Dynamically Linked Library
<library> (DLL) A library which is linked to application programs when
they are loaded or run rather than as the final phase of compilation. This means
that the same block of library code can be shared between several tasks rather
than each task containing copies of the routines it uses. The executable is
compiled with a library of "stubs" which allow link errors to be detected at
compile-time. Then, at run time, either the system loader or the task's entry
code must arrange for library calls to be patched with the addresses of the real
shared library routines, possibly via a jump table.
The alternative is to make library calls part of the operating system kernel and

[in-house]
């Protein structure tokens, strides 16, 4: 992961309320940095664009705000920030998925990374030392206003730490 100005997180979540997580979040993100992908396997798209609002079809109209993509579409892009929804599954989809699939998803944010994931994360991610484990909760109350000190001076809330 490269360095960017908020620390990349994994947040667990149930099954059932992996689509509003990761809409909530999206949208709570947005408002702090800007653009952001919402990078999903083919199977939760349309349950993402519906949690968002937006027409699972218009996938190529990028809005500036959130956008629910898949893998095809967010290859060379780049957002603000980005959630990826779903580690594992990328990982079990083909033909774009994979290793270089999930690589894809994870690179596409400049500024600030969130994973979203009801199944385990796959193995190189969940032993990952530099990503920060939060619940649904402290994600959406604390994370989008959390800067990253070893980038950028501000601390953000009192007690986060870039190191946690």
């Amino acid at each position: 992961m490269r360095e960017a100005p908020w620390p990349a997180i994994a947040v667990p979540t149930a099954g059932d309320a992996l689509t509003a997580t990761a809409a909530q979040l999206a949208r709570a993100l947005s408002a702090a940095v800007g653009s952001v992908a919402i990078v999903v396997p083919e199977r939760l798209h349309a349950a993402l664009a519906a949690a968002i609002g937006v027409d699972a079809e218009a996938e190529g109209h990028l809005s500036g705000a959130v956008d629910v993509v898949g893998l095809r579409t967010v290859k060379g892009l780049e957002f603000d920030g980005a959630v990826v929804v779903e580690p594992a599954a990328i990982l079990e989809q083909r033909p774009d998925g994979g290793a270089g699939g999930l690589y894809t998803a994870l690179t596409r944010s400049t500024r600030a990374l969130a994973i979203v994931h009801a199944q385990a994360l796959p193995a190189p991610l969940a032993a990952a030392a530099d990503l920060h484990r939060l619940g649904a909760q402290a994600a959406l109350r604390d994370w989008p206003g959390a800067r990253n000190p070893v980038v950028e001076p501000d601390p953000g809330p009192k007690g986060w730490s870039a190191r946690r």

enter them via some kind of trap instruction. This is generally less efficient
than an ordinary subroutine call.
It is important to ensure that the version of a dynamically linked library is
compatible with what the executable expects.
Examples of operating systems using dynamic linking are SunOS (.so - shared
object files), Microsoft Windows (.dll) and RISC OS on the Acorn Archimedes
Dylperl « dynamic adaptive routing « Dynamic Address
Translation « Dynamically Linked Library »
dynamically scoped » dynamically typed » dynamic